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http://dx.doi.org/10.1093/cercor/bhz069DOI Listing
http://www.ncbi.nlm.nih.gov/pmc/articles/PMC7029695PMC
January 2020

The Change of Endotracheal Tube Cuff Pressure During Laparoscopic Surgery.

Open Med (Wars) 2019 30;14:431-436. Epub 2019 May 30.

Department of Anesthesiology and Pain medicine, Hallym University School of Medicine, Chuncheon Sacred Heart Hospital, 77 Sakju-ro, Chuncheon, 24253, South Korea.

Background: We evaluated the endotracheal tube cuff pressure (P) changes during pneumoperitoneum for laparoscopic cholecystectomy and the correlations between body mass index (BMI), pneumoperitoneum time, and P changes.

Methods: Total 60 patients undergoing laparoscopic cholecystectomy were allocated to either a study group (BMI ≥ 25 kg/m) or a control group (BMI < 25 kg/m). The endotracheal intubation was performed with a high-volume low-pressure cuffed oral endotracheal tube. A manometer was connected to the pilot balloon using a 3-way stopcock and the cuff was inflated. The change in P was defined as the difference between the pressure just before intra-abdominal CO insufflation and the pressure before CO desufflation.

Results: P increased to 5.3 ± 3.6 cmHO in the study group and 5.7 ± 5.4 cmHO in the control group. There was no significant difference between two groups. While BMI was not correlated with change in P (r = 0.022, = 0.867), there was a significant correlation between change in P and the duration of pneumoperitoneum (r = 0.309, = 0.016).

Conclusion: The change in P was not affected by BMI and was significantly correlated with pneumoperitoneum time. We recommend regular measurement and adjustment of P during laparoscopic surgery.
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http://dx.doi.org/10.1515/med-2019-0046DOI Listing
http://www.ncbi.nlm.nih.gov/pmc/articles/PMC6555239PMC
May 2019

Best cut-off point of the cervical facet joint area as a new morphological measurement tool to predict cervical foraminal stenosis.

J Pain Res 2019 24;12:1325-1330. Epub 2019 Apr 24.

Department of Anesthesiology and Pain Medicine, Kangdong Sacred Heart Hospital, Hallym University, College of Medicine, Seoul, Republic of Korea.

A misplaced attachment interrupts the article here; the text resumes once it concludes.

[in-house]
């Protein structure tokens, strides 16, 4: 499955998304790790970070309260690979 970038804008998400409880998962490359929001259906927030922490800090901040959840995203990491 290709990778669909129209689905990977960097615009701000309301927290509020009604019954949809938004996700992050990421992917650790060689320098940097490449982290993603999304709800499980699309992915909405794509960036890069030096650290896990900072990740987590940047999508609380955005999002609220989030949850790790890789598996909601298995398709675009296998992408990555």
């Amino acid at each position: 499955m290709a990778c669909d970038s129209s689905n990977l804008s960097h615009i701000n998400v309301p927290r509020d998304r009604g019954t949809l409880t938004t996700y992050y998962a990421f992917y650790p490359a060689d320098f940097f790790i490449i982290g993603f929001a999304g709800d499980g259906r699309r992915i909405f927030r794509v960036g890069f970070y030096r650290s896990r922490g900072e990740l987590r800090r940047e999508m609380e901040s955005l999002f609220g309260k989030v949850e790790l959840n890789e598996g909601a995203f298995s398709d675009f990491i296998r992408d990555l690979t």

One of the main factor of cervical foraminal stenosis (CFS) is the hypertrophic change of the cervical facet joint. In order to analyze the connection between CFS and the facet joint hypertrophy, we devised a new morphological parameter, called the cervical facet joint cross-sectional area (CFJA). The CFJA has not yet been investigated for its association with CFS. We hypothesized that the CFJA is an important morphologic parameter in the diagnosis of CFS. All patients over 50 years of age were included. Data regarding the CFJA were collected from 160 subjects with CFS. A total of 162 control individuals underwent cervical spine magnetic resonance imaging (CMRI) as part of a routine medical examination. Axial T2-weighted CMRI images were acquired from all subjects. We used a picture archiving system to analyze the cross-sectional area of the bone margin of the cervical facet joint at the level of the most stenotic cervical spine in the axial plane. The average CFJA was 109.07±20.91 mm in the control group, and 126.75±22.59 mm in the CFS group. The CFS group was found to have significantly higher levels of the CFJA (<0.001) than the control group. ROC curve estimation was used to verify the validity of the CFJA as a new predictor of CFS. In the CFS group, the best cut off-point was 113.14 mm, with sensitivity =70.6%, specificity =68.6%, and AUC =0.72 (95% CI, 0.66-0.77). CFJA high values were closely associated with a possibility of CFS. We concluded CFJA is easy to use, fast, and useful new morphological parameter to predict CFS.